A prominent Soviet nuclear scientist said yesterday that there is no problem with radioactivity in milk being sold in Moscow, despite a warning from the American Embassy in Moscow that pregnant women and infants in the Soviet Union should not drink Soviet milk.

The American Embassy on Saturday said pregnant American women and infants should avoid drinking Soviet milk because the level of the radioactive element Iodine-131 had increased tenfold in milk since the time of the Chernobyl accident. The embassy said, however, that the radioactivity had not yet reached a dangerous level.

Dr. Yevgeny Velikhov, vice president of the Soviet Academy of Sciences, interviewed on NBC's "Meet the Press," said he had drunk milk that morning, "and in my knowledge there is no problem with milk in Moscow."

He added that there is a region of the Soviet Union where high levels of iodine have been reported, and milk from there is forbidden to be sold.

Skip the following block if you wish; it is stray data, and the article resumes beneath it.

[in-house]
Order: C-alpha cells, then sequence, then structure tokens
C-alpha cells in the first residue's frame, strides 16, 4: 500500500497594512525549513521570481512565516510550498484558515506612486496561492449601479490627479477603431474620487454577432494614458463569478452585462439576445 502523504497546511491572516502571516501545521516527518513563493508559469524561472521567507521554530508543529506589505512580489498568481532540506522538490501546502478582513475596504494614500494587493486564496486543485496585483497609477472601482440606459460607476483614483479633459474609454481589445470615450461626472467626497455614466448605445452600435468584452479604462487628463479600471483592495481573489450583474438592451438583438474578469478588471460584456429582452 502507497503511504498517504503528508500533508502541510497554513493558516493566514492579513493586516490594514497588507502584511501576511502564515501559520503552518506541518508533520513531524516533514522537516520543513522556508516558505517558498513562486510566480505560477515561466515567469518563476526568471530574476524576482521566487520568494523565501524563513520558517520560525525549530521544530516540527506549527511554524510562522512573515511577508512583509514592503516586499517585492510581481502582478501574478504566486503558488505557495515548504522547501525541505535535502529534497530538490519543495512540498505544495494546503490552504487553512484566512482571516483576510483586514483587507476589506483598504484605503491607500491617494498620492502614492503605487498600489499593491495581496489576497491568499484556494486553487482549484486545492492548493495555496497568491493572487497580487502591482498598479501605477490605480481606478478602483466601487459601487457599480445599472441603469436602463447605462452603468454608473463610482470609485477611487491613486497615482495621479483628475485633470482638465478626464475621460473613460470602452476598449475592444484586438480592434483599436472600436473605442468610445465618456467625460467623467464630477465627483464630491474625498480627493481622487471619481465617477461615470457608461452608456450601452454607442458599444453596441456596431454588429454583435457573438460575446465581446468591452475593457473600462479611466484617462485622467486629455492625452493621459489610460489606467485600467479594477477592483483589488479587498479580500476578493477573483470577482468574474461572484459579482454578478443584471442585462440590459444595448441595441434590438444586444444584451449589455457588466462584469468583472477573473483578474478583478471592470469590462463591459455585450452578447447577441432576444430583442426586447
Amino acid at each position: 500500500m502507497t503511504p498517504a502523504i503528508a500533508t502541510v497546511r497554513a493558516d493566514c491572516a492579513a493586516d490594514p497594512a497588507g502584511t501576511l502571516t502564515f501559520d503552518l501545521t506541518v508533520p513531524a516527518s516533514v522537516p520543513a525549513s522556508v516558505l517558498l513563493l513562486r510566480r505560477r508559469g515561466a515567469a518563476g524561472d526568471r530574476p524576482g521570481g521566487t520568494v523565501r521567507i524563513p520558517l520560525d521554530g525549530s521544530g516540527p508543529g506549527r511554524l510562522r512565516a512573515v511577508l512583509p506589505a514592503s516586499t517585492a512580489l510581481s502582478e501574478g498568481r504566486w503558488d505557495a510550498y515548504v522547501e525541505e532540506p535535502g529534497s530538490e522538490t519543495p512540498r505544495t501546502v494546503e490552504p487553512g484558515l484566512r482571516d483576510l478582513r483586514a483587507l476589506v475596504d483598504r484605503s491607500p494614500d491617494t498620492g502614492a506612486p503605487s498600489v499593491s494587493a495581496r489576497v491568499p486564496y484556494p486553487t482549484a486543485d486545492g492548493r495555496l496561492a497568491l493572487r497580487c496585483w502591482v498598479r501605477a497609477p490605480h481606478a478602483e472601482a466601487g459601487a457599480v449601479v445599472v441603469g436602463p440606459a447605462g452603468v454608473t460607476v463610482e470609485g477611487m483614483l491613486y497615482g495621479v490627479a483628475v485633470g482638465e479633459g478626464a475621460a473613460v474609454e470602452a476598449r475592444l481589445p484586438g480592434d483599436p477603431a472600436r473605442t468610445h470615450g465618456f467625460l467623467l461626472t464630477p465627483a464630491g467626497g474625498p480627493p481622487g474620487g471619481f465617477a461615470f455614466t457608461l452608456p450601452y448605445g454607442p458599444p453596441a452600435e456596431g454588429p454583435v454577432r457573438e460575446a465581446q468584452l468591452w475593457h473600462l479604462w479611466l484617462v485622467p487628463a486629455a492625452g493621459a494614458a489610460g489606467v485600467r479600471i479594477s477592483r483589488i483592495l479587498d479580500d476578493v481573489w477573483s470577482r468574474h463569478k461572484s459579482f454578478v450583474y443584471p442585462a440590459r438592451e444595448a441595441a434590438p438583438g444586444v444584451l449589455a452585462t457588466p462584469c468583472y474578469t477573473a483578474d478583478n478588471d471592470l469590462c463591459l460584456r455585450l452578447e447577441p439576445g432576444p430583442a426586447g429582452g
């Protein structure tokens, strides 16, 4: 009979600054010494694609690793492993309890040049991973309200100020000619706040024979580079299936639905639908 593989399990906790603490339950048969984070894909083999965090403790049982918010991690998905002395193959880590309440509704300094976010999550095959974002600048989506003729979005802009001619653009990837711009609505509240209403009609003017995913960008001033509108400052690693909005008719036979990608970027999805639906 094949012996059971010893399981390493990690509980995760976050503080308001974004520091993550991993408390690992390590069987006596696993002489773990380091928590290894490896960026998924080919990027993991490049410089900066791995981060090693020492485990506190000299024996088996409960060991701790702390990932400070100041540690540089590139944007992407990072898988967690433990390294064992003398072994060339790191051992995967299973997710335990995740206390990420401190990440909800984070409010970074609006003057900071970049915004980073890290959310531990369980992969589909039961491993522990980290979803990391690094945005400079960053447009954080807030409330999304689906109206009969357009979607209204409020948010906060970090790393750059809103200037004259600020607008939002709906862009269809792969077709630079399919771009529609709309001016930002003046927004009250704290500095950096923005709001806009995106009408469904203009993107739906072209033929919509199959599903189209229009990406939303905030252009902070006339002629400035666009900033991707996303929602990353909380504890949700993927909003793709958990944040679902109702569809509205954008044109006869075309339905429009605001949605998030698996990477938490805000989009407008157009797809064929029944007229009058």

The Food and Drug Administration, which is testing samples of the milk, said that peak levels of about 3,600 picocuries have been found. Detrimental health effects are not expected to occur at this level, but FDA standards say that milk should not be consumed when it contains more than 8,000 picocuries per quart for adults, or 1,500 picocuries for infants.

Health effects are believed to begin at about the 15,000-picocurie level. The danger of radioactive iodine in milk is that it becomes concentrated in the thyroid. It can cause cancer and, at extreme levels, can shut down the thyroid's function.

Velikhov, who is directing the clean-up of the Chernobyl reactor, also said that a small amount of radioactivity is still being dispersed into the air from the plant. He said a more serious worry is the long-term problem of keeping radioactivity from seeping through the soil into the ground water and from there into the Pripyat River and eventually into the reservoir that provides drinking water in Kiev, a city of 2.3 million.